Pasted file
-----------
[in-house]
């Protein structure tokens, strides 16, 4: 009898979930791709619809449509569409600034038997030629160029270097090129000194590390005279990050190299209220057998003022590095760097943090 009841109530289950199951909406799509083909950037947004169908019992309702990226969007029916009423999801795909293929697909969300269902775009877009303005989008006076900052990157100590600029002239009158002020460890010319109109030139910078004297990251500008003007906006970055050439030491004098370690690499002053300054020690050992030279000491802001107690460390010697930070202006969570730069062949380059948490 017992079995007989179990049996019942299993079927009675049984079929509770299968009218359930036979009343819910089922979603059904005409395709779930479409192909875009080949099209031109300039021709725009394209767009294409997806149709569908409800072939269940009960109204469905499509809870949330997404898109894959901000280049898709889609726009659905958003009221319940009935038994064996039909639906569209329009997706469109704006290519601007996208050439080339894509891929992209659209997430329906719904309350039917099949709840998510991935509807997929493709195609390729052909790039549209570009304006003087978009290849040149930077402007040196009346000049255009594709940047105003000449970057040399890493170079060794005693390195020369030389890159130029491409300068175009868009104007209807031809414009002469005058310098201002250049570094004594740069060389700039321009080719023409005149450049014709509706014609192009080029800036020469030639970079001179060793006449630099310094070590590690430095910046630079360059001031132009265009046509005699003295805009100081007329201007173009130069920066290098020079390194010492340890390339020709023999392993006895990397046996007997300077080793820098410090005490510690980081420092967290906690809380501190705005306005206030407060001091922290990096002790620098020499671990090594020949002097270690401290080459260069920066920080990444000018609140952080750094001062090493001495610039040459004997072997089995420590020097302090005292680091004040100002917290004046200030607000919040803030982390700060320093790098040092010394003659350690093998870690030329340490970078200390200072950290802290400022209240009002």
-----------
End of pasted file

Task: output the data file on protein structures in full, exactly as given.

[in-house]
């Protein structure tokens, strides 16, 4: 009898979930791709619809449509569409600034038997030629160029270097090129000194590390005279990050190299209220057998003022590095760097943090 009841109530289950199951909406799509083909950037947004169908019992309702990226969007029916009423999801795909293929697909969300269902775009877009303005989008006076900052990157100590600029002239009158002020460890010319109109030139910078004297990251500008003007906006970055050439030491004098370690690499002053300054020690050992030279000491802001107690460390010697930070202006969570730069062949380059948490 017992079995007989179990049996019942299993079927009675049984079929509770299968009218359930036979009343819910089922979603059904005409395709779930479409192909875009080949099209031109300039021709725009394209767009294409997806149709569908409800072939269940009960109204469905499509809870949330997404898109894959901000280049898709889609726009659905958003009221319940009935038994064996039909639906569209329009997706469109704006290519601007996208050439080339894509891929992209659209997430329906719904309350039917099949709840998510991935509807997929493709195609390729052909790039549209570009304006003087978009290849040149930077402007040196009346000049255009594709940047105003000449970057040399890493170079060794005693390195020369030389890159130029491409300068175009868009104007209807031809414009002469005058310098201002250049570094004594740069060389700039321009080719023409005149450049014709509706014609192009080029800036020469030639970079001179060793006449630099310094070590590690430095910046630079360059001031132009265009046509005699003295805009100081007329201007173009130069920066290098020079390194010492340890390339020709023999392993006895990397046996007997300077080793820098410090005490510690980081420092967290906690809380501190705005306005206030407060001091922290990096002790620098020499671990090594020949002097270690401290080459260069920066920080990444000018609140952080750094001062090493001495610039040459004997072997089995420590020097302090005292680091004040100002917290004046200030607000919040803030982390700060320093790098040092010394003659350690093998870690030329340490970078200390200072950290802290400022209240009002």